Patrimonalism uses the Greek word monos (μόνος, sole) to describe the view of a state as the extended household of a mon-arch (sole ruler, archē as above) or deity. There are records of patrimonalism almost as far back as the earliest writing itself (about 5000 years ago). This is probably because patrimonalism directly facilitated the invention of writing — the first hereditary monarchs gained so much wealth as to need to keep accounts, and enough to pay those accountants. The earliest records of patrimonalism come from Ancient Near Eastern legal documents, the best known being the Code of Hammurabi and the Torah. Some aspects of patrimonalism can still be found in the few remaining monarchies in the world today, for example, British law concerning real estate (see Crown lands), especially in Australia. For more detail regarding patrimonalism see Traditional authority. For other uses, see State (disambiguation). ... Louis XIV, king of France and Navarre (Painting by Hyacinthe Rigaud, 1701). ... This article is about the term Deity in the context of mysticism and theology. ... Write redirects here. ... Accountancy (profession)[1] or accounting (methodology) is the measurement, statement or provision of assurance about financial information primarily used by managers, investors, tax authorities and other decision makers to make resource allocation decisions within companies, organizations, and public agencies. ... Accountant, or Qualified Accountant, or Professional Accountant, is a certified accountancy and financial expert in the jurisdiction of many countries. ... Overview map of the ancient Near East The terms ancient Near East or ancient Orient encompass the early civilizations predating classical antiquity in the region roughly corresponding to that described by the modern term Middle East (Egypt, Iraq, Turkey, Israel, Palestinian Authority, Lebanon, Jordan, Syria), during the time roughly spanning... An inscription of the Code of Hammurabi. ... For the documentary series, see Monarchy (TV series). ... The Middlesex Guildhall will be home to the Supreme Court of the United Kingdom The United Kingdom has three distinct legal systems. ... Real estate is a legal term that encompasses land along with anything permanently affixed to the land, such as buildings. ... Crown land is a designated area belonging to the Crown, the equivalent of an entailed estate that passed with the monarchy and could not be alienated from it. ... Traditional authority (also known as traditional domination) is a form of leadership in which the authority of an organization or a ruling regime is largely tied to tradition or custom. ...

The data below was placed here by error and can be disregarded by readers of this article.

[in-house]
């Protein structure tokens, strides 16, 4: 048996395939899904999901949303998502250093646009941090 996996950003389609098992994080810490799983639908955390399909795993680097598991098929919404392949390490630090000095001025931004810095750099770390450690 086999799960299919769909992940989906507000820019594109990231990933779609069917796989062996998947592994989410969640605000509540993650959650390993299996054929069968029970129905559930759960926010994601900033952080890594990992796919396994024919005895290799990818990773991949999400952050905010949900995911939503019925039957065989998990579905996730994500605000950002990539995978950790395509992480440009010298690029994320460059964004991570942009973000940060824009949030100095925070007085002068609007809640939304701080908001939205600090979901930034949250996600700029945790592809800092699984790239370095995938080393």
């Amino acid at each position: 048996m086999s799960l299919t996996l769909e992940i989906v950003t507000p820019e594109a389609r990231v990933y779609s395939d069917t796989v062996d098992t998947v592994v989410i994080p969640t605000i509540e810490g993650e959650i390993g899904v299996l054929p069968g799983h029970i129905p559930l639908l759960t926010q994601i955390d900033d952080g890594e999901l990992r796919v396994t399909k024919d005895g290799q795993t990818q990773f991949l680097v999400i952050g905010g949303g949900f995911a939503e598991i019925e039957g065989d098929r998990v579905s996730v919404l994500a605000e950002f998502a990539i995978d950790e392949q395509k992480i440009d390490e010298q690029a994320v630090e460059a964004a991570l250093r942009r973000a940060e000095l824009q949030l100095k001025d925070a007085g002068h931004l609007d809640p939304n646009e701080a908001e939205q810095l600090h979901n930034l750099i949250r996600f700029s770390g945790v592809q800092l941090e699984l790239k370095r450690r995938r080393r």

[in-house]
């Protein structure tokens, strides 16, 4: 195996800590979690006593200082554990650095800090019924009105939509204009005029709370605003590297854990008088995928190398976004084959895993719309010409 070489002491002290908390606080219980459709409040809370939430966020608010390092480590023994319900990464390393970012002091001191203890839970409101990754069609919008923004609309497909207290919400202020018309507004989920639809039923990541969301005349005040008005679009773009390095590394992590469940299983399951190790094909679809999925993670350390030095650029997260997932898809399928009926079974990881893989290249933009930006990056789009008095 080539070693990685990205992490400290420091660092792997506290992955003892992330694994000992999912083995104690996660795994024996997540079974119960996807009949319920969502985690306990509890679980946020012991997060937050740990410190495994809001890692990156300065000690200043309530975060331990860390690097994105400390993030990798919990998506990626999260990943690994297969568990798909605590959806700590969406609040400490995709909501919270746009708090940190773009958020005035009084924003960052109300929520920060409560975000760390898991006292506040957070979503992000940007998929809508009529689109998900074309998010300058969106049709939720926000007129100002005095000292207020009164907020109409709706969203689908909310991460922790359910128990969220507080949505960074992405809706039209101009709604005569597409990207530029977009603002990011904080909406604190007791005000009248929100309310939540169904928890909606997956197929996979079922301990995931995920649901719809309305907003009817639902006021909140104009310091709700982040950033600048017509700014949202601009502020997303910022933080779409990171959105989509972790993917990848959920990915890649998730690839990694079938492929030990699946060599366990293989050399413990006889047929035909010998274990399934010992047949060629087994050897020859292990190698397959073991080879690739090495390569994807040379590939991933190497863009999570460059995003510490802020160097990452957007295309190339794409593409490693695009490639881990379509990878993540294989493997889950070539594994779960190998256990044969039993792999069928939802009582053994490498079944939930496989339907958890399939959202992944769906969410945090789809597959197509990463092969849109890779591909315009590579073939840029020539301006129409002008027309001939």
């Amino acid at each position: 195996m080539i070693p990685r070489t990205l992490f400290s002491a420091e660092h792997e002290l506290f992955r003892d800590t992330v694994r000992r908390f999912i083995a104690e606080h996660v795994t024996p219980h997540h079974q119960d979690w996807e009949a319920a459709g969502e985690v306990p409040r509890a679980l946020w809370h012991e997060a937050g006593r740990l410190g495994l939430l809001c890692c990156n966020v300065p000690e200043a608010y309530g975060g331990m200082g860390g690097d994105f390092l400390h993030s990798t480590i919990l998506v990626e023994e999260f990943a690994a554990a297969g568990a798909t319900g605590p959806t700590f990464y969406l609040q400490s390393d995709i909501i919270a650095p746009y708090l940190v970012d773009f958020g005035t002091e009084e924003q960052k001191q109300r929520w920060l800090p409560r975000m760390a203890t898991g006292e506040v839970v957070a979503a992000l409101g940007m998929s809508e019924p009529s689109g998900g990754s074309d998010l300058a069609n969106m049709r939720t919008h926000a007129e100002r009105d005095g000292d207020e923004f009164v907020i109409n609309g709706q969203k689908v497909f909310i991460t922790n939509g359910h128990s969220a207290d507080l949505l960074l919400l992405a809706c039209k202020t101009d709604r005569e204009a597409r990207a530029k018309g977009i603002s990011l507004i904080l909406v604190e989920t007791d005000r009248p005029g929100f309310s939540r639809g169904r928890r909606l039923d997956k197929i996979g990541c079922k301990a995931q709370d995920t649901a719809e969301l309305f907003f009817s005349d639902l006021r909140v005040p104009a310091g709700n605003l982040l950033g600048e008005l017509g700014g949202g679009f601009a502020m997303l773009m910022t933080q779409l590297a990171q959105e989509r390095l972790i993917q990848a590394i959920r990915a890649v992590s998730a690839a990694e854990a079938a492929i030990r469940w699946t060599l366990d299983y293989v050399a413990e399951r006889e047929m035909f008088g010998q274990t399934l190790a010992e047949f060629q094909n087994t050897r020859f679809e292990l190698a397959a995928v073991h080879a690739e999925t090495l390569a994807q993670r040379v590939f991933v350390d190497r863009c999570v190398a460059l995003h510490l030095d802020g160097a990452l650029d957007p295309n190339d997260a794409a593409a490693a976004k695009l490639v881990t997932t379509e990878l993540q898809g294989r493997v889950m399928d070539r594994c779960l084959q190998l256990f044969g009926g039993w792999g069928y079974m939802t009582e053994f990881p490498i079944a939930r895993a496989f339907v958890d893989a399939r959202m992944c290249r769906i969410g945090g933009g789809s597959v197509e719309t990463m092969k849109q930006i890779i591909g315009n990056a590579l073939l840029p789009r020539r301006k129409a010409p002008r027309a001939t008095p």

Passing of X-linked conditions
Passing of X-linked conditions

Some social customs reflect what is termed patrilineality or patrilocality. X-linked Recessive inheritance From http://ghr. ... X-linked Recessive inheritance From http://ghr. ... Patrilineality (a. ... A patrilocal society is one in which a married couple traditionally lives with the mans family. ...


Patrilineal describes customs where family responsibilities and assets pass from father to son. By contrast, contemporary Judaism considers people to be Jewish if their mothers were Jewish, which makes this aspect of contemporary Judaism matrilineal. Biblical Judaism is, however, a classical example of a patrilineal society. Matrilineal is a particularly useful term in genetics, where some genetic features are more or less passed via the maternal line, notably Mitochondrial DNA and severe X-linked genetic conditions. An X chromosome from the mother is always passed to offspring, male and female. However, daughters do not receive a Y chromosome, and sons do not receive an X chromosome from their fathers (see Sex-determination system, Heredity and Genetic genealogy). For other uses, see Jew (disambiguation). ... Matrilineality is a system in which one belongs to ones mothers lineage; it may also involve the inheritance of property or titles through the female line. ... This article is about the general scientific term. ... Mitochondrial DNA (some captions in German) Mitochondrial DNA (mtDNA) is the DNA located in organelles called mitochondria. ... It has been suggested that sex chromosome be merged into this article or section. ... A scheme of a condensed (metaphase) chromosome. ... The human Y chromosome is one of two sex chromosomes, it contains the genes that cause testis development, thus determining maleness. ... ‹ The template below (Expand) is being considered for deletion. ... A sex-determination system is a biological system that determines the development of sexual characteristics in an organism. ... The ancients had a variety of ideas about heredity: Theophrastus proposed that male flowers caused female flowers to ripen; Hippocrates speculated that seeds were produced by various body parts and transmitted to offspring at the time of conception, and Aristotle thought that male and female semen mixed at conception. ... Genetic genealogy is the application of genetics to traditional genealogy. ...